.

Thursday, 3 August 2017

Imperial Measurement




   From the depths of his copy of 'The Lancet' Chapman sighed emphatically and declared, 'The scientific world is plagued with sesquipedalia'.

   'You mean it persists in using long words when short words would do? How tedious', said Keats.

   Chapman pointed to an article in the magazine, 'It says here that a man, apparently ignorant of medical terminology, consulted a chiropodist rather than a urologist regarding a physical abnormality. Not knowing how to properly describe his affliction the man promptly revealed proof of his troublesome macrophallia. With astonishing insensitivity the consultant said, “But that's not a foot”, to which the hapless patient replied, “No, but it's a good eleven inches”. The poor fella; not only deformed, but humiliated'.

   'A misunderstanding that would not have occurred under the metric system', observed Keats in an effort to take his friend's mind off the injustice of it all.

   'That's true, he would have been referred to the appropriate specialist immediately'.

   'A shrink, presumably', said Keats.

   Chapman chortled, relieved that they'd managed to salvage at least a modicum of humour from such a distressing case of penile hypertrophy.


Saturday, 29 July 2017

Literally Criticism



   Keats and Chapman were discussing the relative merits of various American short story writers. Seeing as they had both expressed admiration for Raymond Carver Chapman was surprised to hear his friend's impassioned condemnation of John Cheever. At the end of a lengthy tirade Keats declared, 'Cheever was a workaholic whose prodigious output took a toll on the quality of his writing. Take 'The Swimmer' for instance, I would rather read a... a...' he searched for the most tedious publication he could imagine, 'an accountancy manual'.

'So you're talking about a textbook over a Cheever', suggested Chapman, pleased with himself.

'I sometimes think you're only in this for the jokes', snapped Keats.


Tuesday, 11 July 2017

Golden Arches



   Keats and Chapman nursed their respective hangovers in the unforgiving glare of a McDonald's. They sat in silence, occasionally stealing glances at headlines in a neighbour's Irish Independent whose health supplement bemoaned the country's medical problems. When their order arrived and their fellow diner had lumbered away they fell to discussing, between gulps of Coca-cola and gobbets of Quarter Pounders with Cheese, diabetes mellitus.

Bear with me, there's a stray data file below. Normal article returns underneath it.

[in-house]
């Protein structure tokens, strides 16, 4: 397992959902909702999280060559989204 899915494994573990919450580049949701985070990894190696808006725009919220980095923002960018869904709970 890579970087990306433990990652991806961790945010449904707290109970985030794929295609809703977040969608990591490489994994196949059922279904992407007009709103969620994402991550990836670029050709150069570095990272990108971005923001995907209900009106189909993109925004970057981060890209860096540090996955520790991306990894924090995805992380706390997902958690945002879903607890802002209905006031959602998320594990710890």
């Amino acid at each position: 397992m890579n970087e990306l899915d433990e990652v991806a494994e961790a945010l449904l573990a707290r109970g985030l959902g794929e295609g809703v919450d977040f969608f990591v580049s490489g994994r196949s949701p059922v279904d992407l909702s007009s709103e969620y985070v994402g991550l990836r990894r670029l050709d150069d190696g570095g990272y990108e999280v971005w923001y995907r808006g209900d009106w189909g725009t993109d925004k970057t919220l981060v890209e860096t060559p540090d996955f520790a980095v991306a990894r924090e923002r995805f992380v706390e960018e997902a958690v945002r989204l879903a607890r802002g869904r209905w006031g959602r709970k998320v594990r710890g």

'It's a terrible affliction, Chapman. Scourge of the modern world'.
   'Nice name though', reflected Keats as his head began to clear.
   Chapman looked up from the discarded lettuce in his cardboard tray, 'You think? Doesn't 'diabetes' simply mean 'to pass through'? It can make you piss like a fire-hose'.
   'I was referring to its full name' replied Keats, somewhat testily. 'Mellitus' stems from 'honey-like'. It was an Englishman, Thomas Willis, that first applied it to diabetes - he tasted a patient's urine and found it sweet. His bold dégustation contributed greatly to our understanding of the disease'.
   'I suppose scientists often draw conclusions using a process of elimination', observed Chapman, before hurrying to the jacks.


Friday, 25 November 2016

Cheap Echomimesis



In an attempt to stay on the dry Keats and Chapman had spent the evening writing traditional verse into which they sought to incorporate the names of Japanese poetic forms. They read aloud their compositions, but found them disappointing and as a result the two friends were becoming irritable. Their self-enforced sobriety wasn't helping.

It was late when Keats put down his pen, cleared his throat and intoned,
'From a lofty bough
The dove bested the poet
With its own haiku'

Chapman frowned and said, 'Not bad, but the humour's a little heavy-handed'

'Unlike your use of 'tanka' in a limerick?', enquired Keats as they simultaneously reached for the Bushmills.


Tuesday, 5 April 2016

Swan-upmanship


   Keats and Chapman were keen birdwatchers. Furthermore, they prided themselves on their taxonomic acuity when it came to the class Aves and rarely missed an opportunity to flaunt their knowledge. Such opportunities were limited, however, as no one else solicited their often colourless explanations.
   Once, when they were plodding through the wetlands of Patagonia, their boots caked with mud, and discussing whether the name of the region really was derived from 'those of big feet', Keats spotted a large white bird swimming gracefully in the distance. Squinting through his monocular he pronounced with satisfaction, ' Coscoroba Swan'.
   'Coscoroba coscoroba',' confirmed Chapman resheathing his telescope, 'an interesting case; known as a swan, but bearing many characteristics of a goose'.
   Keats wondered aloud how his friend would categorize such an atypical waterfowl.
   'I would say it's a swan goose'.
   'What kind of an Anser is that?' asked Keats, confusingly.


Friday, 1 April 2016

Opilion


As I knelt,
Gathering dust,
A harvestman drifted by,
Its transient presence,
The familiar question,
Its apparition,
An answer.


SRP



Wednesday, 9 December 2015

Dysphoria



When calling by to see Chapman one afternoon Keats was surprised to find his friend in bed and looking forlorn. Various tablets whose packaging claimed they were good for the health were strewn around the room.

'What ails you, Chapman?'

'Difficult to say. I'd describe it as a sort of existential despair, though there must be a more exact term... '

Keats thought for a moment, 'Would taedium vitae fit the bill?'

'Possibly'

'How about ennui?'

'No, more acute than that. Could you pass me those vitamin pills?'

'Dysphoria?'

'Nah, dem two over dere', replied Chapman, betraying a certain return to form.